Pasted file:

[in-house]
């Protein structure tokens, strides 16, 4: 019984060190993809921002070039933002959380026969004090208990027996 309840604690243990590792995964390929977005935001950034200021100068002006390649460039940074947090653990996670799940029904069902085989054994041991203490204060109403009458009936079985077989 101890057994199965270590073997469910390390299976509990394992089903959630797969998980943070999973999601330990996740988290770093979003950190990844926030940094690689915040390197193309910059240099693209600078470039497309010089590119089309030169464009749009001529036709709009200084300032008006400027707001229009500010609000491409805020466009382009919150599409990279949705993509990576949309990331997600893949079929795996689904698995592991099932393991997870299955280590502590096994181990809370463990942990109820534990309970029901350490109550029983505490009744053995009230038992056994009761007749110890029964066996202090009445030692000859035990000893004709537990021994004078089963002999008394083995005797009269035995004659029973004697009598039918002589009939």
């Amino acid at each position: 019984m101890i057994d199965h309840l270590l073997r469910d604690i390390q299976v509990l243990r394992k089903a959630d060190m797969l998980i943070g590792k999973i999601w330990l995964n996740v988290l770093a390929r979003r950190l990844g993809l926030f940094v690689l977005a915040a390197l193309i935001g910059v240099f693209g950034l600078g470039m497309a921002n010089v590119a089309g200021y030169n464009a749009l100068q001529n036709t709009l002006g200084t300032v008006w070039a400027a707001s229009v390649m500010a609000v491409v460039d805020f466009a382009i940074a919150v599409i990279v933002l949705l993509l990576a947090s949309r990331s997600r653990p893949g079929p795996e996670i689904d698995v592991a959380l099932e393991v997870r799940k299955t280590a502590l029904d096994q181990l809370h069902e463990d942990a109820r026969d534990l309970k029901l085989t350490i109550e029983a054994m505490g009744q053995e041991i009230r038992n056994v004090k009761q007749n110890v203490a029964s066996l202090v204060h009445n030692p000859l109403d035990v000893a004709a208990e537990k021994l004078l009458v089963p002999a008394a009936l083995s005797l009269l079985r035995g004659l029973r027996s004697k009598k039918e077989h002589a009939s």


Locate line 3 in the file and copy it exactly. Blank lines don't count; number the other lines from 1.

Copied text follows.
């Amino acid at each position: 019984m101890i057994d199965h309840l270590l073997r469910d604690i390390q299976v509990l243990r394992k089903a959630d060190m797969l998980i943070g590792k999973i999601w330990l995964n996740v988290l770093a390929r979003r950190l990844g993809l926030f940094v690689l977005a915040a390197l193309i935001g910059v240099f693209g950034l600078g470039m497309a921002n010089v590119a089309g200021y030169n464009a749009l100068q001529n036709t709009l002006g200084t300032v008006w070039a400027a707001s229009v390649m500010a609000v491409v460039d805020f466009a382009i940074a919150v599409i990279v933002l949705l993509l990576a947090s949309r990331s997600r653990p893949g079929p795996e996670i689904d698995v592991a959380l099932e393991v997870r799940k299955t280590a502590l029904d096994q181990l809370h069902e463990d942990a109820r026969d534990l309970k029901l085989t350490i109550e029983a054994m505490g009744q053995e041991i009230r038992n056994v004090k009761q007749n110890v203490a029964s066996l202090v204060h009445n030692p000859l109403d035990v000893a004709a208990e537990k021994l004078l009458v089963p002999a008394a009936l083995s005797l009269l079985r035995g004659l029973r027996s004697k009598k039918e077989h002589a009939s």